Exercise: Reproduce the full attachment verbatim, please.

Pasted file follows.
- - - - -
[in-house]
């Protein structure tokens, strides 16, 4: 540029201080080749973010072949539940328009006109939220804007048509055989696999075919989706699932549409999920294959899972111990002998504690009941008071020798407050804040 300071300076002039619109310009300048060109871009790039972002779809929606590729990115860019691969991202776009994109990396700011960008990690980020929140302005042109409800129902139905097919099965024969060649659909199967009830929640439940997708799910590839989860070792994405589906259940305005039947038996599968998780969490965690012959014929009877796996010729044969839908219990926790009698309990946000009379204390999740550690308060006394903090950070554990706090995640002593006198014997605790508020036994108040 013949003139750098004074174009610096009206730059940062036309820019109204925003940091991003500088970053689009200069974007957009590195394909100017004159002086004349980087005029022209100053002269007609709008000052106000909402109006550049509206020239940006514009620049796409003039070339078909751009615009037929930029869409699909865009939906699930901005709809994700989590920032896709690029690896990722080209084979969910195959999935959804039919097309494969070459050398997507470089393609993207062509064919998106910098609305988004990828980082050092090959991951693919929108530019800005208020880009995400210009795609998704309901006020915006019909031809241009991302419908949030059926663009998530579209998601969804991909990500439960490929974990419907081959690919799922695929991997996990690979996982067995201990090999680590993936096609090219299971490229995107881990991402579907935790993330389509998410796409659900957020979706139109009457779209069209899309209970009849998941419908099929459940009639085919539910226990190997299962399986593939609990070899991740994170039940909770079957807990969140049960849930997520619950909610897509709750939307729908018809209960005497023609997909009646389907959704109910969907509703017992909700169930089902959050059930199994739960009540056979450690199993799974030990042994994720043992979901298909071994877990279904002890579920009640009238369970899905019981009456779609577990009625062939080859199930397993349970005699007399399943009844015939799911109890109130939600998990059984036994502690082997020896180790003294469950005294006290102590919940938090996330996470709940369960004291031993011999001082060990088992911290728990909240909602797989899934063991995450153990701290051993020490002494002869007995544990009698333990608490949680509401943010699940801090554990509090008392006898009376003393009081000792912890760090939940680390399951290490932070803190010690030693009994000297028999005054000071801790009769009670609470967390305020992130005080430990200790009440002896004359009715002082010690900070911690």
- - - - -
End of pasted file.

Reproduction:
[in-house]
């Protein structure tokens, strides 16, 4: 540029201080080749973010072949539940328009006109939220804007048509055989696999075919989706699932549409999920294959899972111990002998504690009941008071020798407050804040 300071300076002039619109310009300048060109871009790039972002779809929606590729990115860019691969991202776009994109990396700011960008990690980020929140302005042109409800129902139905097919099965024969060649659909199967009830929640439940997708799910590839989860070792994405589906259940305005039947038996599968998780969490965690012959014929009877796996010729044969839908219990926790009698309990946000009379204390999740550690308060006394903090950070554990706090995640002593006198014997605790508020036994108040 013949003139750098004074174009610096009206730059940062036309820019109204925003940091991003500088970053689009200069974007957009590195394909100017004159002086004349980087005029022209100053002269007609709008000052106000909402109006550049509206020239940006514009620049796409003039070339078909751009615009037929930029869409699909865009939906699930901005709809994700989590920032896709690029690896990722080209084979969910195959999935959804039919097309494969070459050398997507470089393609993207062509064919998106910098609305988004990828980082050092090959991951693919929108530019800005208020880009995400210009795609998704309901006020915006019909031809241009991302419908949030059926663009998530579209998601969804991909990500439960490929974990419907081959690919799922695929991997996990690979996982067995201990090999680590993936096609090219299971490229995107881990991402579907935790993330389509998410796409659900957020979706139109009457779209069209899309209970009849998941419908099929459940009639085919539910226990190997299962399986593939609990070899991740994170039940909770079957807990969140049960849930997520619950909610897509709750939307729908018809209960005497023609997909009646389907959704109910969907509703017992909700169930089902959050059930199994739960009540056979450690199993799974030990042994994720043992979901298909071994877990279904002890579920009640009238369970899905019981009456779609577990009625062939080859199930397993349970005699007399399943009844015939799911109890109130939600998990059984036994502690082997020896180790003294469950005294006290102590919940938090996330996470709940369960004291031993011999001082060990088992911290728990909240909602797989899934063991995450153990701290051993020490002494002869007995544990009698333990608490949680509401943010699940801090554990509090008392006898009376003393009081000792912890760090939940680390399951290490932070803190010690030693009994000297028999005054000071801790009769009670609470967390305020992130005080430990200790009440002896004359009715002082010690900070911690």